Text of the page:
The gradient is a first-order differential operator that maps scalar functions to vector fields. It is a generalization of the ordinary derivative, and as such conveys information about the rate of change of a function relative to small variations in the independent variables. The gradient of a function is customarily denoted by or by .
1 Definition: Euclidean space
Let be continuously differentiable. The gradient of , denoted by , is defined by the property:
The formula (2) is sometimes given as the definition of . We prefer to define by the coordinate-free formula (1) instead, because then the geometric interpretations (see below) become obvious, and (1) also indicates how we would go about calculating the gradient in other curvilinear coordinate systems. Formula (1) also makes it clear that the gradient is a physical vector, depending only on the inner product structure of , and not on the specific coordinate system used to calculate it.
2 Geometric and physical interpretations
The direction of the vector is the direction of the greatest positive change, or increase, in . The magnitude of is the magnitude of this increase. This follows immediately from (1):
Similarly, is the direction of the greatest negative change, or decrease, in .
If is the hypersurface in defined by
For example, if for , is the -dimensional sphere of unit radius, embedded in . Its normal, , as one would expect, points outward radially.
As a simple case of (b), consider the surface in , with Cartesian coordinates . Think of this surface as describing a hill, with height . Then the direction of the gradient vector is the direction of steepest ascent of the hill, while its magnitude
is the slope or steepness in that direction.
If a ball is placed on the hill at a point , theoretically it should roll down the hill in the direction of the gradient vector . This may be easily derived by considering the mechanical forces on the ball. The direction of is, in fact, the projection to the xy-plane of an outward normal vector to the hill at ; the normal vector is involved because the movement of the ball arises from the normal force from the hill.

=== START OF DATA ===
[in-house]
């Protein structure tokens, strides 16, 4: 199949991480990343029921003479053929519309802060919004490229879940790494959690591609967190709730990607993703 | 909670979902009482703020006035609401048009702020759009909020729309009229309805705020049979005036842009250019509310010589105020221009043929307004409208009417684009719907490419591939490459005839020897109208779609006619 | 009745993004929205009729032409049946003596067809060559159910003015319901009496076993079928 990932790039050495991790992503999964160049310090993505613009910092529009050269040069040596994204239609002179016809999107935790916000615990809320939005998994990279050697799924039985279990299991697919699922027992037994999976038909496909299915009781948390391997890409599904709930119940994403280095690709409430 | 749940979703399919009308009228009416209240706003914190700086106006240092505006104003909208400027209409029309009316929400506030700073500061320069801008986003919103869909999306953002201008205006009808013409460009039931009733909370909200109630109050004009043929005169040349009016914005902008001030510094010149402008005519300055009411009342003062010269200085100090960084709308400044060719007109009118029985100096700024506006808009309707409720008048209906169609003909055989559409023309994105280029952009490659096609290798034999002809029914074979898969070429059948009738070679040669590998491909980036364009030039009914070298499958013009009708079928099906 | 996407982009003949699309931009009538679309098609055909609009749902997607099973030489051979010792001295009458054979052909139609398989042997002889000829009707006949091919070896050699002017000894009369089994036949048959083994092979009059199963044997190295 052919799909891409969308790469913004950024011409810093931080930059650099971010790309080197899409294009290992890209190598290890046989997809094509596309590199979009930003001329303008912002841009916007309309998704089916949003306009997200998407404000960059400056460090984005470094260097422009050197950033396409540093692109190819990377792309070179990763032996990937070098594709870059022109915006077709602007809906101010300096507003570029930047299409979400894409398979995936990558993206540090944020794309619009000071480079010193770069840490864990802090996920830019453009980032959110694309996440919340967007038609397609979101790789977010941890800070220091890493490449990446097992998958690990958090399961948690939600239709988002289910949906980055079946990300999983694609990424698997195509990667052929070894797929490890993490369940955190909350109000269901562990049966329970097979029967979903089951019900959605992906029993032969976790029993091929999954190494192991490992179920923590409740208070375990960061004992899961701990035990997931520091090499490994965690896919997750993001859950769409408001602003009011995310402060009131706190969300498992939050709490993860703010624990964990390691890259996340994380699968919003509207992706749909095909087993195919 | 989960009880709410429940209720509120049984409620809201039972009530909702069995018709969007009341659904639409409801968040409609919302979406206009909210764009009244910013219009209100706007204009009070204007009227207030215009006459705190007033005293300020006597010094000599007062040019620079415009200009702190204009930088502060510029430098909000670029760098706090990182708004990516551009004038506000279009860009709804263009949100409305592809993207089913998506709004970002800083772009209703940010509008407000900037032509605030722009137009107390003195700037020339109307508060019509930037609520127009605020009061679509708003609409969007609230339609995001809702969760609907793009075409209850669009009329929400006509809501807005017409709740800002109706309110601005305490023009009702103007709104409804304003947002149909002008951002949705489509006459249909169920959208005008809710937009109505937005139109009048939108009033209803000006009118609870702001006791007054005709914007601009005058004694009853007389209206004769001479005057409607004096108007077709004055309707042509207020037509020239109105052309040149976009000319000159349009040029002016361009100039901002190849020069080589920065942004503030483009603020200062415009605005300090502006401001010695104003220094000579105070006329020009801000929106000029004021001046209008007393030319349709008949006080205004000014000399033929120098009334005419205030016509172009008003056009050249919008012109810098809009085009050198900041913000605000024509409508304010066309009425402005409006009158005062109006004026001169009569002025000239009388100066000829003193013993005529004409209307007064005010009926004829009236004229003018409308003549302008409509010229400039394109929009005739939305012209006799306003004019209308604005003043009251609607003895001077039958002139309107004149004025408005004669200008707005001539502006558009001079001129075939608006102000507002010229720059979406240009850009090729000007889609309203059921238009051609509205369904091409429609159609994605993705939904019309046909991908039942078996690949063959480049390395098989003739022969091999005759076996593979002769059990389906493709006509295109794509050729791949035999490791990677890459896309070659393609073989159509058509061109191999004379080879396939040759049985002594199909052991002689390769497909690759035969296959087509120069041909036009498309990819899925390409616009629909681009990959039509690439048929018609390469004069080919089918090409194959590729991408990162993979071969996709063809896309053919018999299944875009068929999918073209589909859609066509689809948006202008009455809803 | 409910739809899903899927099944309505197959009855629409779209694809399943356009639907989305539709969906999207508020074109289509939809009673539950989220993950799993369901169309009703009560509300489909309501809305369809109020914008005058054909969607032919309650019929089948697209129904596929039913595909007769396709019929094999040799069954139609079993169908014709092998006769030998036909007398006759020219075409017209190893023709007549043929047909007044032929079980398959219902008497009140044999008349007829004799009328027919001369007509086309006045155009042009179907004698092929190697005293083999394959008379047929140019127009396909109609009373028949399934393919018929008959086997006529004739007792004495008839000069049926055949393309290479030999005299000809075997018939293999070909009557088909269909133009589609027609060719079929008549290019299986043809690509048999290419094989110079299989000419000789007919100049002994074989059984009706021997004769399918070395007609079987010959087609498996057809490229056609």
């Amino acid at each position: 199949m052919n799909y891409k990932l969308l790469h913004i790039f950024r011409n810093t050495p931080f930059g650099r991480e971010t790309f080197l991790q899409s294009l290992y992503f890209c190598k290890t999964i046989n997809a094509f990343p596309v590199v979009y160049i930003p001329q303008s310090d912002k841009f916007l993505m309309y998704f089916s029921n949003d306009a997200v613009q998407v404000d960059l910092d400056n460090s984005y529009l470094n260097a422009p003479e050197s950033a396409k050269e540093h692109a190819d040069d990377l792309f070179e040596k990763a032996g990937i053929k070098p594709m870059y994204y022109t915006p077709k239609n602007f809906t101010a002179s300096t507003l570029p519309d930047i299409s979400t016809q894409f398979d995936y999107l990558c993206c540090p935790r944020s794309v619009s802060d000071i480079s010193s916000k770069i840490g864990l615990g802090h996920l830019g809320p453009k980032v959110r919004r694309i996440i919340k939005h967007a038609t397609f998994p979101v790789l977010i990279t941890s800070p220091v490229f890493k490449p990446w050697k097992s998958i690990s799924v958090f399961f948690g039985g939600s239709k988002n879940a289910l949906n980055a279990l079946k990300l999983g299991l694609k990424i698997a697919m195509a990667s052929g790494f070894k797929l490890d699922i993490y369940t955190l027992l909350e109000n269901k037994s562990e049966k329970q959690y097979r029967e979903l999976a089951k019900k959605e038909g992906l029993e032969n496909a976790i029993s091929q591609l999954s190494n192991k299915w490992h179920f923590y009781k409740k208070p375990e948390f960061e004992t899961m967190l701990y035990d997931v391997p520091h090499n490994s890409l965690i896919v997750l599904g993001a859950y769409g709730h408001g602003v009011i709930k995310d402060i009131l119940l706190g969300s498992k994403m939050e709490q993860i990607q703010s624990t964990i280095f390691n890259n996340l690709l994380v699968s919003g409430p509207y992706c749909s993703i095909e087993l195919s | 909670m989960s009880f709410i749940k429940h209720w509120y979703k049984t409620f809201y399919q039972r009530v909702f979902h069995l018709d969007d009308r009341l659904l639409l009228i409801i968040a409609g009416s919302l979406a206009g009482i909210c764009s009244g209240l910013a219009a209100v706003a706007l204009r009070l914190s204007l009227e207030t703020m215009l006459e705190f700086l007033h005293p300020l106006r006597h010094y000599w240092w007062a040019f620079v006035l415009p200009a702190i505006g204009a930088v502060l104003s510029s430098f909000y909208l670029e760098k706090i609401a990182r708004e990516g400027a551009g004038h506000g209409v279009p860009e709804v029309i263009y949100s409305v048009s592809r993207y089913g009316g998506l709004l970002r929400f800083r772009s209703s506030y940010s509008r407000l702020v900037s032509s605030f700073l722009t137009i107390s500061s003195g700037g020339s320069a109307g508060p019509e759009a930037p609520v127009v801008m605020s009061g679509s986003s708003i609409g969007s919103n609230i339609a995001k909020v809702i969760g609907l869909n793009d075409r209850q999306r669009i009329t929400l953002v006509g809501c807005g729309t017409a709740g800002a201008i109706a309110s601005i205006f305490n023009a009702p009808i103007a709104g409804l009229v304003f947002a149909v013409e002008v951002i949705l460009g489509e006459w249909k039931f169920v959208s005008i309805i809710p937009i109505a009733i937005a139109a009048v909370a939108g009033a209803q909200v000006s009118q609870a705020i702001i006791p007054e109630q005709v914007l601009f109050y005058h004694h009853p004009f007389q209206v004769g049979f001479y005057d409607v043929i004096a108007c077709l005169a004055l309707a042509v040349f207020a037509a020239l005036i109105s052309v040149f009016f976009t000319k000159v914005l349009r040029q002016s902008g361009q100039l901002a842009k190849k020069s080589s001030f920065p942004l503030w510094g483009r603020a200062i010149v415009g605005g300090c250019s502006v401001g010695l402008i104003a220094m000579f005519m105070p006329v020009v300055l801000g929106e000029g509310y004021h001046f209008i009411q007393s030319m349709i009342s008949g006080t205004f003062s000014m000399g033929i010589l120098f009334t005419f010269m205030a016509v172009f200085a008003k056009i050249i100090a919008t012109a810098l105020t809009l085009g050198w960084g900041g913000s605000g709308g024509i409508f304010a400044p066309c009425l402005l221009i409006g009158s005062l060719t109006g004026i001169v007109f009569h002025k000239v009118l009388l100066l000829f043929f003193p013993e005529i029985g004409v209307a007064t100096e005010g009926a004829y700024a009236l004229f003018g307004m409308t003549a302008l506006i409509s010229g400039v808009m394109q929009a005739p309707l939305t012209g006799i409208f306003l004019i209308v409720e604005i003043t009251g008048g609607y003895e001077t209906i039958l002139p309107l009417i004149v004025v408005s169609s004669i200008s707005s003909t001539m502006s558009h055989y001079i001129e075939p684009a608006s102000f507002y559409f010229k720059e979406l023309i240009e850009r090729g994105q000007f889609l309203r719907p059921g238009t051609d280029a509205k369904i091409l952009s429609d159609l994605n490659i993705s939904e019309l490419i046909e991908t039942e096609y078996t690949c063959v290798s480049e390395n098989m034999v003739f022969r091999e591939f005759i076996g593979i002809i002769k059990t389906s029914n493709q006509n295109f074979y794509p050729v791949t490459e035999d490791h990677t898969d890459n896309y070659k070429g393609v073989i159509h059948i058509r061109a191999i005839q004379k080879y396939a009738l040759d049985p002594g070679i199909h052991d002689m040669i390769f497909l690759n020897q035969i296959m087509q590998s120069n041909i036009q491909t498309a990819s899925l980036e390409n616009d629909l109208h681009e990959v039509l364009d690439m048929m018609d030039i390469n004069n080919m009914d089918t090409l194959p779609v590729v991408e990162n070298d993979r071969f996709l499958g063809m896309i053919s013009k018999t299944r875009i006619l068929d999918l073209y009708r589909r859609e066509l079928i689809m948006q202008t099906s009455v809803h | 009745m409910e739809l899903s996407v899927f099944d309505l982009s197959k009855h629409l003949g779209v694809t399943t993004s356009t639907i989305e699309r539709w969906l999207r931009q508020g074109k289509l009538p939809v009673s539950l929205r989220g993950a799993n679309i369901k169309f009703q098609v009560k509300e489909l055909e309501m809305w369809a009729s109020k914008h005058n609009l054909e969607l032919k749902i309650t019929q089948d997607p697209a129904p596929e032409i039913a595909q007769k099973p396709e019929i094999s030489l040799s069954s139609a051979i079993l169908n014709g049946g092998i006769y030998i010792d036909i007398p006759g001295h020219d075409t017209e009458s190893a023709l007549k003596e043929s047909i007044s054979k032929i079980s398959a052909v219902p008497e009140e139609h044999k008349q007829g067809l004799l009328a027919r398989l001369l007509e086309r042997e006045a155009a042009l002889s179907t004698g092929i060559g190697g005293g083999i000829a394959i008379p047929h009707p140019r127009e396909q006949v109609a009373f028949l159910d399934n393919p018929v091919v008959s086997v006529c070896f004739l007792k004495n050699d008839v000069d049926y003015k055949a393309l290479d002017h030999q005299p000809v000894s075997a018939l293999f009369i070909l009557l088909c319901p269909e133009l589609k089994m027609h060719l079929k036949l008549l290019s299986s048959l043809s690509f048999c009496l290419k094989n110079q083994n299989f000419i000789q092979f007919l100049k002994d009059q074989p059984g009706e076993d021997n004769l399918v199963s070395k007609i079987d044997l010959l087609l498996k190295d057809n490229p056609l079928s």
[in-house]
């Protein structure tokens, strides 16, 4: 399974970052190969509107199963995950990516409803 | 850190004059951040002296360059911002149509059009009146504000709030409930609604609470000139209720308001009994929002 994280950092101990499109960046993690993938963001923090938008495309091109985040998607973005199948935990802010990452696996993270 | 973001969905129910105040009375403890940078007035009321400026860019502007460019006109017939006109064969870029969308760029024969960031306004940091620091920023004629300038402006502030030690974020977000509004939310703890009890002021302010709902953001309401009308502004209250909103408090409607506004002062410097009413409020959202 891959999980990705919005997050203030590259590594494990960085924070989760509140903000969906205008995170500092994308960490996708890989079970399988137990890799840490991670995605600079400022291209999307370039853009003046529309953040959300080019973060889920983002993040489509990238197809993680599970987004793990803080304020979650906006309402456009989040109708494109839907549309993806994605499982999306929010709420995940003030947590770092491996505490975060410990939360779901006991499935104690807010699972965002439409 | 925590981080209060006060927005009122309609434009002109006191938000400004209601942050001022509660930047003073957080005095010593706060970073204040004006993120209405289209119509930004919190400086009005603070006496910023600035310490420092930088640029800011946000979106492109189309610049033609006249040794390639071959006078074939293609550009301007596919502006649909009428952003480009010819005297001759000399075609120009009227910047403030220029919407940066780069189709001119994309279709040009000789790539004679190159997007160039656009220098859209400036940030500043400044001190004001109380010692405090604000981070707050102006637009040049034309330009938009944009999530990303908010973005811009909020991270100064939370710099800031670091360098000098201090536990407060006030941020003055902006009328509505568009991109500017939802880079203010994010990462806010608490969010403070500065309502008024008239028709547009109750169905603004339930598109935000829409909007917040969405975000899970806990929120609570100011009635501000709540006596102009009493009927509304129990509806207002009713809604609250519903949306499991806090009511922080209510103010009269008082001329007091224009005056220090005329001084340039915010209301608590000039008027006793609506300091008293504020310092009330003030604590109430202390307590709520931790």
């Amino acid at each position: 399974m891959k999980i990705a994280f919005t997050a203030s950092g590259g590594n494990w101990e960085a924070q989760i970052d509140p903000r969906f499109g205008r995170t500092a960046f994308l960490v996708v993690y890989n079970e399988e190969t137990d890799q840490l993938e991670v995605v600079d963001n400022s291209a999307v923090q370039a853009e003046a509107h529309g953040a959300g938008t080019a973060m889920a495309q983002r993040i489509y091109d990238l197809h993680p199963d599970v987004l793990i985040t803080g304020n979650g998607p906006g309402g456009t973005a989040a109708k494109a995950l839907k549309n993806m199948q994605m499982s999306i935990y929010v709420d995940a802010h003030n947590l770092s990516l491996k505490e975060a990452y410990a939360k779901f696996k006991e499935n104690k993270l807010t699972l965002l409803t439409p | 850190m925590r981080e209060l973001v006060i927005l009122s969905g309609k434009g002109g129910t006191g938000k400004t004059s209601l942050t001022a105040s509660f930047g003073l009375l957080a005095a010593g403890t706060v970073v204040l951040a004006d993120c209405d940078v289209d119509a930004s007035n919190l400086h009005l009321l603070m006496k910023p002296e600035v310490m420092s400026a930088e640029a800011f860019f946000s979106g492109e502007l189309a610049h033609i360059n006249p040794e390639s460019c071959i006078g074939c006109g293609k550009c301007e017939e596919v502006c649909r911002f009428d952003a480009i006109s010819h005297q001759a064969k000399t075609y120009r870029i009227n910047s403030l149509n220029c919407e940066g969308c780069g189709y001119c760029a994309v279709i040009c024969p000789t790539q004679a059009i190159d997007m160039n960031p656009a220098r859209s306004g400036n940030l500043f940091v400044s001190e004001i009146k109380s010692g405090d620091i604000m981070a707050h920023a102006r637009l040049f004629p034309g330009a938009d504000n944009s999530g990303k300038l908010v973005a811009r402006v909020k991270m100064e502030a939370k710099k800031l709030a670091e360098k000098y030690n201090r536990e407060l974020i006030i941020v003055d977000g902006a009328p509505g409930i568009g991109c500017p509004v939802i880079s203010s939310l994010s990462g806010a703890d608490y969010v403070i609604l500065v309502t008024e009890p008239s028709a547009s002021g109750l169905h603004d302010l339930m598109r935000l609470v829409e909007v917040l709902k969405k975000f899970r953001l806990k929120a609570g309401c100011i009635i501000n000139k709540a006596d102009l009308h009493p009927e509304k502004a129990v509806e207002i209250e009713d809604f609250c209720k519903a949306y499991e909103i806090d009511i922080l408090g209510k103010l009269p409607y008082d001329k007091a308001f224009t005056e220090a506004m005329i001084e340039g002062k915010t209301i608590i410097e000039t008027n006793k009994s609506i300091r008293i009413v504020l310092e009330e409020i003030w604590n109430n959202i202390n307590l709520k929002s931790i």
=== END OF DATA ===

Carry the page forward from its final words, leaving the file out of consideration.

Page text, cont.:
Suppose the surface in (c) describes a bowl instead of a hill, and we place a marble at any point on this bowl. We would expect the marble to roll down to a local minimum point of . Since the marble should roll down in the direction of , we might hope that we can find local minima of a given function by following the path mapped out by the gradients . Formally, this method of finding local extrema (with some modifications) is called gradient descent.
If is the potential function corresponding to a conservative physical force, then is the corresponding force field.
Consequently, the gradient theorem,
simply gives the formula for the change in the potential energy when an object “does work” along a path in a conservative force field .
3 Definition: Riemannian geometry
It is obvious how (1) can be generalized to the setting of Riemannian manifolds: the dot product of must be replaced by the Riemannian metric, and the analogue of is the directional derivative , for tangent vectors on the Riemannian manifold. Thus for a smooth scalar-valued function on a Riemannian manifold,
We can calculate explicitly as follows. If are local coordinates on the manifold (not necessarily orthonormal), set (the Einstein summation convention is being used). Let and be the covariant and contravariant metric tensors, respectively. Then from (3),
and taking inverses,
4 Duality with differential one-forms
Definitions (1) and (3) exhibit as the vector field dual to the differential form . The isomorphism is given by applying the inner product or Riemannian metric. This isomorphism is, of course, linear; in particular it leads to the identity
So the isomorphism between vector fields and one-forms is expressed by changing the ’s in (6) to ’s, and vice versa. That is,
The formulae presented in this section are useful in the Euclidean setting as well, for deriving the formulae for the gradient in various curvilinear coordinate systems (http://planetmath.org/GradientInCurvilinearCoordinates).
5 Differential identities
Several properties of the one-dimensional derivative generalize to a multi-dimensional setting
|Another Chain rule|
The function is . The notation denotes the transpose of the Jacobian matrix, in Euclidean coordinates, of . In the abstract setting, is the adjoint to the tangent map between the tangent bundles of two Riemannian manifolds.
These identities can be proved directly from the definition, but the first three are really just the duals of the following well-known identities for differential forms:
and so may be derived by changing the ’s here to ’s! (Though the third identity may take a bit of thought.)
The following identity
is a special case of the differential forms identity . Conversely, if on a simply connected domain, then there is such that . See laminar field for details.
6 The symbolism
(This discussion does not really belong here, but should be moved to the nabla entry.)
|Date of creation||2013-03-22 11:59:20|
|Last modified on||2013-03-22 11:59:20|
|Last modified by||CWoo (3771)|